VPNs Don’t Make You Anonymous, But Here’s Why You Should Use One AnywayJason Siddall
“Just because you’re paranoid doesn’t mean they aren’t after you.” This iconic quote, from Joseph Heller’s famous novel Catch 22, is probably more apt in today’s world of cybercrime, hacking and identity theft than it was when Heller first penned it in back in the early ‘50s. Because let’s face it, when it comes to protecting ourselves online, a little paranoia is a healthy thing! Take this frightening statistic, for example, 93% of data breaches could have been avoided through fundamental data security efforts. It’s not surprising then, that the demand for VPNs (Virtual Private Networks) is growing, and growing fast.
Over the past decade, the number of people globally using VPNs has rocketed. Between 2016 and 2017, numbers increased by 185%, and by an additional 165% from 2017 to 2018. Experts predict demand for VPNs will continue to increase exponentially in the near future. In 2016, the global VPN market was worth $15.46 billion. By 2022, it’s expected to have more than doubled, to a staggering $35.73 billion.
Why is this? Do VPNs really do what they say on the tin? Can they really protect us from Big Brother and anyone else who might care to spy on us online at any given time?
The answer, for the most part, is yes.
So, What Is A VPN?
We all love the Internet. From online banking and shopping to streaming live sport, downloading music and researching everything under the sun. A virtually unlimited amount of information and entertainment is just seconds away from our fingertips, anywhere, at any time.
But it comes at a price – and not just financially. We pay for access to the incredible bounty that is the Internet with our privacy. Built-in flaws make us vulnerable when we’re online, and everyone – from advertisers to government snoopers – takes full advantage of it.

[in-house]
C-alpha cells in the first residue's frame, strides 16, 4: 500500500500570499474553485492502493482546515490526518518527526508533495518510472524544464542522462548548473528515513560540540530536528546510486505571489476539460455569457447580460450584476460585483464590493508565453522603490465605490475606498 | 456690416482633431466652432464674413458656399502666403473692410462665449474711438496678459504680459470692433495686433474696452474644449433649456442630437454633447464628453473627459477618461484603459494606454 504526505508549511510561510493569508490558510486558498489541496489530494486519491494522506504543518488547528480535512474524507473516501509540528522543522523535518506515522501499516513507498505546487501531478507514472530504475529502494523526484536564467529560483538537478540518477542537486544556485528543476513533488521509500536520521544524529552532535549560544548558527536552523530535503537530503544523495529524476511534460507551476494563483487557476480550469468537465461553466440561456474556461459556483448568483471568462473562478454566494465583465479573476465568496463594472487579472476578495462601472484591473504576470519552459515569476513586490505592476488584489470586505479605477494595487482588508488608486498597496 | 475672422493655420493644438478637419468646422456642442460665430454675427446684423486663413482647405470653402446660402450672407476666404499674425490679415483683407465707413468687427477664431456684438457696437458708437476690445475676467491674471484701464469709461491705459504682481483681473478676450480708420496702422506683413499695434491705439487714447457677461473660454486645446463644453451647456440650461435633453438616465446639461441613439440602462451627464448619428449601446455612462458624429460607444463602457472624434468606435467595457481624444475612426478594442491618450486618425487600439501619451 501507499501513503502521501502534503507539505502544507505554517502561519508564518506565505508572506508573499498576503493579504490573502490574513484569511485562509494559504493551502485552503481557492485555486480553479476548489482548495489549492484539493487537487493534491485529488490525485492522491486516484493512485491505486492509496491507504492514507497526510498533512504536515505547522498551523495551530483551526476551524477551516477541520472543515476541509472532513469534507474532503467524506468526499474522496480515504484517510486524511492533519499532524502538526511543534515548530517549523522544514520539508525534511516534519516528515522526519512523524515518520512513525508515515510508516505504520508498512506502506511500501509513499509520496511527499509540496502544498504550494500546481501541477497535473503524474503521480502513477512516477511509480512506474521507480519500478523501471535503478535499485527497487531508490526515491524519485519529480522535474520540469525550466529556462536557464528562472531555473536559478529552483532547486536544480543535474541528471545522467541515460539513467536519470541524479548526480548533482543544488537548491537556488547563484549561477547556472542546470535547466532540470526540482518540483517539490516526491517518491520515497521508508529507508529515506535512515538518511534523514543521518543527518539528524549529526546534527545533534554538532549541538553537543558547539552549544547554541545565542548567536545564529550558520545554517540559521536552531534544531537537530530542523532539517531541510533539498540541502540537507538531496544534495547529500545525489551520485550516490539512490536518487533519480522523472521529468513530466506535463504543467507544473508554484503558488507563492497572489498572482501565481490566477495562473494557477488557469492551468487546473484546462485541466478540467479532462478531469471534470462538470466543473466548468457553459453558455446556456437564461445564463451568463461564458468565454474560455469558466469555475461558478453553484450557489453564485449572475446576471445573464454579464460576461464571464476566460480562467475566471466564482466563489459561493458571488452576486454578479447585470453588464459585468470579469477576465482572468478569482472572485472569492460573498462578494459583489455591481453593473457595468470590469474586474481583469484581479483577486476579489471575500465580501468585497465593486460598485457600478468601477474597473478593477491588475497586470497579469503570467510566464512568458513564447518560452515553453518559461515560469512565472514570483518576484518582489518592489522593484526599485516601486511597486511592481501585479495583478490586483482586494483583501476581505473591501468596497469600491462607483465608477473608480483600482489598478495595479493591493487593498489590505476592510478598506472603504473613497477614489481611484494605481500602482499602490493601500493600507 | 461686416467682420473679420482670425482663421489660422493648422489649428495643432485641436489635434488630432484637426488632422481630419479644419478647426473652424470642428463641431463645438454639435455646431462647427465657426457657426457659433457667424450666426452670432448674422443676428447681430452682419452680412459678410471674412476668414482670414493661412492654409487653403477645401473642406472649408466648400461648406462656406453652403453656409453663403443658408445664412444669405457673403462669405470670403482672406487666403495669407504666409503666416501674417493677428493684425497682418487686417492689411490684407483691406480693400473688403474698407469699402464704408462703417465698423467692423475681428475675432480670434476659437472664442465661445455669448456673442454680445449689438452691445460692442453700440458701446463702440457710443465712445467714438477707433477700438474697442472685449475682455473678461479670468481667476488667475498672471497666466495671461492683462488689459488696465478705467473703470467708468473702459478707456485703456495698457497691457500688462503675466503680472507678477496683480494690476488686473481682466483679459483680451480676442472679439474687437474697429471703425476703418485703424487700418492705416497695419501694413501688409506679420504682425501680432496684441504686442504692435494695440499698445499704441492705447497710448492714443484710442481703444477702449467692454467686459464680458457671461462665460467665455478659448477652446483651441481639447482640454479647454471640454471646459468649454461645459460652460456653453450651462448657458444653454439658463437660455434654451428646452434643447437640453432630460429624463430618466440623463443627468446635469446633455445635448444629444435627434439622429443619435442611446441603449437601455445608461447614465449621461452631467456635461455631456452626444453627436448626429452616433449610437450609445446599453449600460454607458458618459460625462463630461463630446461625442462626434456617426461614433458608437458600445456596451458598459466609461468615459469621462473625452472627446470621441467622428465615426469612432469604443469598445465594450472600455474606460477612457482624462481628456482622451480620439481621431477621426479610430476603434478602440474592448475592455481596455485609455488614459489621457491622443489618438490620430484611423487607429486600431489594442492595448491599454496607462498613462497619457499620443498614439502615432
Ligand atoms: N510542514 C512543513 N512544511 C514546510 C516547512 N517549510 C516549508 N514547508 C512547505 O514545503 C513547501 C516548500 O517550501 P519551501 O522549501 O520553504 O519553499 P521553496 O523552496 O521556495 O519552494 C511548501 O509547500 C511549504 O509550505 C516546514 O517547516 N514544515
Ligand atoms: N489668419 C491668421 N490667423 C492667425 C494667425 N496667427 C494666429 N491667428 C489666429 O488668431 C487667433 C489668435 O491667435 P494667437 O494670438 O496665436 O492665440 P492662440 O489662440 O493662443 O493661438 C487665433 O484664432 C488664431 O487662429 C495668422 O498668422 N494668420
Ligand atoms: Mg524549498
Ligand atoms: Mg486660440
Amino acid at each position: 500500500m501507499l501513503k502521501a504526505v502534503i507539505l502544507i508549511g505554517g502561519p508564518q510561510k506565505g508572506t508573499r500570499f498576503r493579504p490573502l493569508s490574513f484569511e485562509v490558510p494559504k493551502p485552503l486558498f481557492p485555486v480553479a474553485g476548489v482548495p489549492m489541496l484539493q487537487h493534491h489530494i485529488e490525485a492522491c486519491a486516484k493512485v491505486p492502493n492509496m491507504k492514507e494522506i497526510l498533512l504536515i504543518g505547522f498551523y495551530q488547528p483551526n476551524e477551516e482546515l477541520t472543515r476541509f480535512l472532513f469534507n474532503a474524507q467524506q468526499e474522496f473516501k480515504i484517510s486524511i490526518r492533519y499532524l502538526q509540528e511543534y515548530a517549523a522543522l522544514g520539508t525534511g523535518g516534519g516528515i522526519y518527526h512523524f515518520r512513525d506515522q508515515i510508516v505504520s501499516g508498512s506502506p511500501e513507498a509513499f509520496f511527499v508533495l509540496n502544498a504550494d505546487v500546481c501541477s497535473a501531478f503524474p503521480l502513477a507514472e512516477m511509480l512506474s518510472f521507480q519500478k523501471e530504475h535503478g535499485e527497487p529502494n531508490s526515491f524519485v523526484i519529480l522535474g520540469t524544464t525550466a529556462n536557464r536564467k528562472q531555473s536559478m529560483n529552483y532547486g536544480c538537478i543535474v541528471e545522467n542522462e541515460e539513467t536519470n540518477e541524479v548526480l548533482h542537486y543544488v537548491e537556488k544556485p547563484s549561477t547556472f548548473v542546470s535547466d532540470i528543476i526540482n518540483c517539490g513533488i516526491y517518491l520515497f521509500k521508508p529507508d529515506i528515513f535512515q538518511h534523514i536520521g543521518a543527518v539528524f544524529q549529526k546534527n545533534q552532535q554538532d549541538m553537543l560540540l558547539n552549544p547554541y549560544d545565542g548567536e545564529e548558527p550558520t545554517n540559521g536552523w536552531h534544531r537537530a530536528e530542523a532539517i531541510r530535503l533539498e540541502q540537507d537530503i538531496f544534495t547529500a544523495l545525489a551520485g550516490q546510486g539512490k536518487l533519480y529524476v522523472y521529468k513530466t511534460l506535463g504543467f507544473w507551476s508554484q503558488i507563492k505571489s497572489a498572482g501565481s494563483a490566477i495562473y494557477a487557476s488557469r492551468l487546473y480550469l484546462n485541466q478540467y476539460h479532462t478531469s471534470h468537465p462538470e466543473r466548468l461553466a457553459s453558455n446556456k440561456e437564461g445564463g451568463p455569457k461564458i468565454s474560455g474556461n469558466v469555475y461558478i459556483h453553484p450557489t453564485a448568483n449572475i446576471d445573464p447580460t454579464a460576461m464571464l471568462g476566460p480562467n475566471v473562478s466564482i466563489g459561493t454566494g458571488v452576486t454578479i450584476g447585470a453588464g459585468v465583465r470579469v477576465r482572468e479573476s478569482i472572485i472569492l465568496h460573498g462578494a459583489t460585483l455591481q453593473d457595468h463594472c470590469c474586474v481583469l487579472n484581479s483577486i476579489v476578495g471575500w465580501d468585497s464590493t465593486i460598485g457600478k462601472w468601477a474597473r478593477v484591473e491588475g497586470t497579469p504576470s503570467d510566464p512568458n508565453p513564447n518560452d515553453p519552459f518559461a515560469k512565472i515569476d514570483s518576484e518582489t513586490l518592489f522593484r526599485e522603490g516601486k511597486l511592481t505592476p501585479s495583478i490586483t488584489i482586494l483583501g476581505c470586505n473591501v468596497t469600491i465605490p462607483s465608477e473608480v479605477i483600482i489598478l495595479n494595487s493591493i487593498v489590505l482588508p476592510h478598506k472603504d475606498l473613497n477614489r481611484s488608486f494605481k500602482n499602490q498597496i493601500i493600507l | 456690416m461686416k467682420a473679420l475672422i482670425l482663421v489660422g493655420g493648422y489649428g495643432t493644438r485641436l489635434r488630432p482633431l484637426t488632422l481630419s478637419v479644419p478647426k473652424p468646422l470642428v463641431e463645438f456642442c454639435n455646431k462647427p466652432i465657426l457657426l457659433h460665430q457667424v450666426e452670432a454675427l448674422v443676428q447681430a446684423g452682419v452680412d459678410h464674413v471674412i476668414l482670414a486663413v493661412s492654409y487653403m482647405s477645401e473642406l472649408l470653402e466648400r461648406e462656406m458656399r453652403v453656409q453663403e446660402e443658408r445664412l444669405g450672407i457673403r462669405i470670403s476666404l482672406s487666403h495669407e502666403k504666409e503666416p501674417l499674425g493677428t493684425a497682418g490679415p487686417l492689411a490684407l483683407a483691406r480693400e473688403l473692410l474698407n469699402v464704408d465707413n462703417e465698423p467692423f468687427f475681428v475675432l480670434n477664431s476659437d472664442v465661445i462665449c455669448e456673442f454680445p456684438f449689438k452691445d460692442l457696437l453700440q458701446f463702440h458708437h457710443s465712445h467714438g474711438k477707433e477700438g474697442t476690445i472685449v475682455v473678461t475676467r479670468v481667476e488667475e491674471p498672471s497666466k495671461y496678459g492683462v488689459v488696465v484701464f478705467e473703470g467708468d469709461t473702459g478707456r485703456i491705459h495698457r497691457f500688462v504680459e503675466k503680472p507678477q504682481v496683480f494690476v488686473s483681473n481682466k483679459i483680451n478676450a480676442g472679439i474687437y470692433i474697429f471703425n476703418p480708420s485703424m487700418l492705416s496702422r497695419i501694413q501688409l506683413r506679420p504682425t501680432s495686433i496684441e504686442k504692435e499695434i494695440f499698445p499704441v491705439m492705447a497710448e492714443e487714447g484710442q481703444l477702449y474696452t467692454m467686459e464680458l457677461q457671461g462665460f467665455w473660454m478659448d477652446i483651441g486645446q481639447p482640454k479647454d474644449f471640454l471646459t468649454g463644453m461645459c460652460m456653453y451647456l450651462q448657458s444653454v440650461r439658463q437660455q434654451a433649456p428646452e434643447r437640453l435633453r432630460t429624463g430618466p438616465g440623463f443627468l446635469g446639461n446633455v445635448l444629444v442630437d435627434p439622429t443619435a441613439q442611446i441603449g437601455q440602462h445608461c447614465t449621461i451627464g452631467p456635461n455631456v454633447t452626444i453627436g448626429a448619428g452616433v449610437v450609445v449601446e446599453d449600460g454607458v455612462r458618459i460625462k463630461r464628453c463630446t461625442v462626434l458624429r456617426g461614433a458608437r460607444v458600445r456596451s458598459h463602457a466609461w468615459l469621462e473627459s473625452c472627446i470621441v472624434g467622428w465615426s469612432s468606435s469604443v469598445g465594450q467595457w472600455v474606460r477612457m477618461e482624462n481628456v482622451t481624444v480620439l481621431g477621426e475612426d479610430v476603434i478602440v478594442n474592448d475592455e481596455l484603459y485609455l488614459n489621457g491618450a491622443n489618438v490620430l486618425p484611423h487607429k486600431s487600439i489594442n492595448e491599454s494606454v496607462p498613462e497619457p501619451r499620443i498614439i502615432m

Unless, of course, you have a VPN.
A VPN makes the Internet more private, more secure and definitely safer. It hides a lot of the information that can put your safety and security at risk, such as your browsing history, IP address and location and web activity.
Contrary, however, to what many VPN providers would have us believe, it doesn’t make you anonymous. Yes, it significantly increases your security and privacy while online, but it doesn’t make you “disappear” completely. Think of a VPN as functioning in the same way as your lounge curtains. When they’re closed, no one on the outside can see what you’re doing, but they still know where you live.
But although anonymity is not on offer with a VPN, privacy is. And that, in this era where so much of our lives are lived in the public eye, is a very big deal.
“Privacy is your right and ability to be yourself and express yourself without the fear that someone is looking over your shoulder and that you might be punished for being yourself, whatever that may be.”
How Does It Work?
Without a VPN, when you access a website on the Internet, you start by connecting to your ISP (Internet service provider). Your ISP then redirects you to the website you want. In the process, they can see, track and log everything you do online. Occasionally, your browsing history is made available to marketers, advertisers and even government agencies – without your knowledge or consent.
With a VPN, your Internet traffic is redirected through a specially configured remote server. This effectively hides your IP address and encrypts all the data you send or receive. So your ISP can no longer see which websites you visit, or what you search for. As a result, they can’t collect your internet metadata, log your browsing history or share it with anyone else.
Think of a VPN as a kind of encrypted “tunnel” that secures all the data travelling between you and wherever you want it to go. A VPN server creates this tunnel by first authenticating your smartphone, tablet or computer and then applying an encryption protocol to all the data going in and out of it.
The really cool thing about a VPN is that your data travels through the Internet using an IP address supplied by your VPN provider, not the one attached to your personal device. So every time you connect to a different remote server, the Internet thinks you’re a different person. And if you connect to a server in another country, it looks as though you’re browsing from that country, instead of on your couch at home!
At Huge Connect, we’re all about Internet security and keeping you safe online. This is why we recommend using a VPN. To find out more about what that looks like for you and your business, chat to us today.